I have been highly critical of what I view as the erosion of the line between journalism and advocacy in cable news, including a column this week criticizing CNN for its unrelenting anti-Trump coverage. MSNBC has previously been criticized for its host, Al Sharpton, appearing at campaign rallies. Now Fox is facing an equally serious incident after Fox News hosts Sean Hannity and Jeanine Pirro. Both are known to be close confidants of Trump, but they also work for a news organization that is covering Trump and this election. While many view the journalistic rule of separation as artificial in the age of partisan cable programming, it represents the most glaring breach in the rule that we have seen. The incident raises an increasing conflict with journalistic values and programming. All of the networks now have anchors who are openly partisan but maintain facial neutrality by not contributing or campaigning for parties. The fear is that a departure from that technical rule will lead to a race to the bottom of networks working as an extension of political parties and a return to the age of “Yellow Journalism.” Update: Fox News has rebuked both Hannity and Pirro for their participation.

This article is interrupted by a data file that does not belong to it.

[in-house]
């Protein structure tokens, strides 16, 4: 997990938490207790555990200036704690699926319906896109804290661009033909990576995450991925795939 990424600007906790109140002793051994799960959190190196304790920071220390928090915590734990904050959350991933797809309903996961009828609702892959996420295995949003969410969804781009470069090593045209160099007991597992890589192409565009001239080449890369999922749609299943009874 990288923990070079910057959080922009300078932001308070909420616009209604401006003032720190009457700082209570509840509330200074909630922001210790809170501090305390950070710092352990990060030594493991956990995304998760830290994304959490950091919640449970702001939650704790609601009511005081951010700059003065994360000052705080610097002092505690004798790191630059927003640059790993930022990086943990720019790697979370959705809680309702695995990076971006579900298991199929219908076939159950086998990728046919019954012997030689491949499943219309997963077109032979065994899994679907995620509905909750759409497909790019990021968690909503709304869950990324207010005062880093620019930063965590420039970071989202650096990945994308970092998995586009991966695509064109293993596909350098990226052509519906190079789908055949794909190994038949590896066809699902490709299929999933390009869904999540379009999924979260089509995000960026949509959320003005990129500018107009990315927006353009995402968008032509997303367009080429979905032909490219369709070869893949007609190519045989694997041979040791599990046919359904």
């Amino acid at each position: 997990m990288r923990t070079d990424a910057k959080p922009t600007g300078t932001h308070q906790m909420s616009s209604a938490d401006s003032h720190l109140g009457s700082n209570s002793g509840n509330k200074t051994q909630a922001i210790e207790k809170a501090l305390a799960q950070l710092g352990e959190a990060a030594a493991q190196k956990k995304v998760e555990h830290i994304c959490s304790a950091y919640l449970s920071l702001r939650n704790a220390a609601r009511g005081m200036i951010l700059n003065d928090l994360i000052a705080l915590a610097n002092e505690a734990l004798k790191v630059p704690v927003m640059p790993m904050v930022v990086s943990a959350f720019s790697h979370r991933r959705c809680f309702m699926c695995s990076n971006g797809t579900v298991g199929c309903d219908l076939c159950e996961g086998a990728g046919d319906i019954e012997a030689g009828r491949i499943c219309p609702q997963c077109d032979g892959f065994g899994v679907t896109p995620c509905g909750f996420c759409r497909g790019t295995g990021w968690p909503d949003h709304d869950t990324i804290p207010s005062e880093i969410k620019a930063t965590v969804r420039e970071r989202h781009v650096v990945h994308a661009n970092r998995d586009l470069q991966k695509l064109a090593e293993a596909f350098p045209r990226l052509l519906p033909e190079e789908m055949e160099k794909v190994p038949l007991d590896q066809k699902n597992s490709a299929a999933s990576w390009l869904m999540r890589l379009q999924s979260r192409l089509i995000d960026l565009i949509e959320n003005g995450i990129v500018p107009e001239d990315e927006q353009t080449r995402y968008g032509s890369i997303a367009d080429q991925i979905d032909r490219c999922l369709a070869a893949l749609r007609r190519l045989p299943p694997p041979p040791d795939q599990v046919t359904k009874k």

Cable networks now increasingly maintain fairly homogeneous viewerships composed of people who seek “echo programming” that take a consistent liberal or conservative perspective. It is part of the deepening divisions in our country where people only hear on viewpoint and news that confirm their political preferences. In that environment, the separation of actual campaigning can seem precious. However, the erosion of the line between reporting and campaigning among media figures.
Hannity was billed as one of the people to appear with Trump at the rally with Rush Limbaugh. He later said that he would be simply having a show at the event and emphasized that “to be clear, I will not be on stage campaigning.”